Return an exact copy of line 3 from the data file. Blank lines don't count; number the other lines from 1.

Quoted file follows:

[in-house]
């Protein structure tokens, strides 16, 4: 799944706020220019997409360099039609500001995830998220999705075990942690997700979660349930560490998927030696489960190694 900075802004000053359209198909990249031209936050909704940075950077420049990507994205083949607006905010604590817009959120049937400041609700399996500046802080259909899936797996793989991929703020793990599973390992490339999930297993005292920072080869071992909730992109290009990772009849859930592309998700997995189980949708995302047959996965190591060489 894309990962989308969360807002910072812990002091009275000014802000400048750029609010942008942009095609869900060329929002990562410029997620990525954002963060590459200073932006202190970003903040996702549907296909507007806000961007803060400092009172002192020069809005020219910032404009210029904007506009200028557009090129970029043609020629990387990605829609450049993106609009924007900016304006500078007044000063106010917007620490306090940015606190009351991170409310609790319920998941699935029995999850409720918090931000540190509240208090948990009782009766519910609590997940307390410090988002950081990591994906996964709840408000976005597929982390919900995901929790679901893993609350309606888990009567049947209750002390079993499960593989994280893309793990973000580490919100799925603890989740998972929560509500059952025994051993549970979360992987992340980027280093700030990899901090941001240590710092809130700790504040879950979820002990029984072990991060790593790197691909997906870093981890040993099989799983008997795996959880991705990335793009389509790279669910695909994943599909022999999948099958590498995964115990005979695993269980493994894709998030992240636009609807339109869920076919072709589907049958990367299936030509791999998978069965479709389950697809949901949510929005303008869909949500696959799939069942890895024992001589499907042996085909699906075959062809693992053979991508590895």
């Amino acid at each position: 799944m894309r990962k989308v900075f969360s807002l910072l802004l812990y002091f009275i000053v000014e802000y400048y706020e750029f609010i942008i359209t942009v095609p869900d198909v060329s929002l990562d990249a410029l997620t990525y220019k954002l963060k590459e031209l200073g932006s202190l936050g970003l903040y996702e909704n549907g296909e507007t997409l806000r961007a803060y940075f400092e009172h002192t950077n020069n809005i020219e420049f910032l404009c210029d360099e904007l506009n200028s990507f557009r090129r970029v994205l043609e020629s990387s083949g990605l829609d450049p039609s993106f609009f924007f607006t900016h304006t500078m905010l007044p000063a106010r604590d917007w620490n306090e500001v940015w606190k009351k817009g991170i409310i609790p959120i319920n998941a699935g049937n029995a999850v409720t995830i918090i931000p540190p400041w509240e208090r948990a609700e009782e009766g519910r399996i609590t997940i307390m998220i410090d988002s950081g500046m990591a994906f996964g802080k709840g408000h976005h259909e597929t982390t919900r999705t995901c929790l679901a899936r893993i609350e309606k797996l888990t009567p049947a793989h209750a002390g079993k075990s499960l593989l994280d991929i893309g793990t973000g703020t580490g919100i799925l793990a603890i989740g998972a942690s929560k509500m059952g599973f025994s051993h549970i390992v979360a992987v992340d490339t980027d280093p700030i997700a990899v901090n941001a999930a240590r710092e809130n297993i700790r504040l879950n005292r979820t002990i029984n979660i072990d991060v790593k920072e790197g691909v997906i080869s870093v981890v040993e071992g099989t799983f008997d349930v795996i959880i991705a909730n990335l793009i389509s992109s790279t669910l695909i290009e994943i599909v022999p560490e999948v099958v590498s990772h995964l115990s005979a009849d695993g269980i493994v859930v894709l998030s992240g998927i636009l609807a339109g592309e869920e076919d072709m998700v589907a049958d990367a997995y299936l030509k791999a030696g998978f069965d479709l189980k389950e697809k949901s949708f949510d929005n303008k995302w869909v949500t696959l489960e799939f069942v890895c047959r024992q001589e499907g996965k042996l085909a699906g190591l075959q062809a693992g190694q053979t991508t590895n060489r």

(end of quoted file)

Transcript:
């Amino acid at each position: 799944m894309r990962k989308v900075f969360s807002l910072l802004l812990y002091f009275i000053v000014e802000y400048y706020e750029f609010i942008i359209t942009v095609p869900d198909v060329s929002l990562d990249a410029l997620t990525y220019k954002l963060k590459e031209l200073g932006s202190l936050g970003l903040y996702e909704n549907g296909e507007t997409l806000r961007a803060y940075f400092e009172h002192t950077n020069n809005i020219e420049f910032l404009c210029d360099e904007l506009n200028s990507f557009r090129r970029v994205l043609e020629s990387s083949g990605l829609d450049p039609s993106f609009f924007f607006t900016h304006t500078m905010l007044p000063a106010r604590d917007w620490n306090e500001v940015w606190k009351k817009g991170i409310i609790p959120i319920n998941a699935g049937n029995a999850v409720t995830i918090i931000p540190p400041w509240e208090r948990a609700e009782e009766g519910r399996i609590t997940i307390m998220i410090d988002s950081g500046m990591a994906f996964g802080k709840g408000h976005h259909e597929t982390t919900r999705t995901c929790l679901a899936r893993i609350e309606k797996l888990t009567p049947a793989h209750a002390g079993k075990s499960l593989l994280d991929i893309g793990t973000g703020t580490g919100i799925l793990a603890i989740g998972a942690s929560k509500m059952g599973f025994s051993h549970i390992v979360a992987v992340d490339t980027d280093p700030i997700a990899v901090n941001a999930a240590r710092e809130n297993i700790r504040l879950n005292r979820t002990i029984n979660i072990d991060v790593k920072e790197g691909v997906i080869s870093v981890v040993e071992g099989t799983f008997d349930v795996i959880i991705a909730n990335l793009i389509s992109s790279t669910l695909i290009e994943i599909v022999p560490e999948v099958v590498s990772h995964l115990s005979a009849d695993g269980i493994v859930v894709l998030s992240g998927i636009l609807a339109g592309e869920e076919d072709m998700v589907a049958d990367a997995y299936l030509k791999a030696g998978f069965d479709l189980k389950e697809k949901s949708f949510d929005n303008k995302w869909v949500t696959l489960e799939f069942v890895c047959r024992q001589e499907g996965k042996l085909a699906g190591l075959q062809a693992g190694q053979t991508t590895n060489r």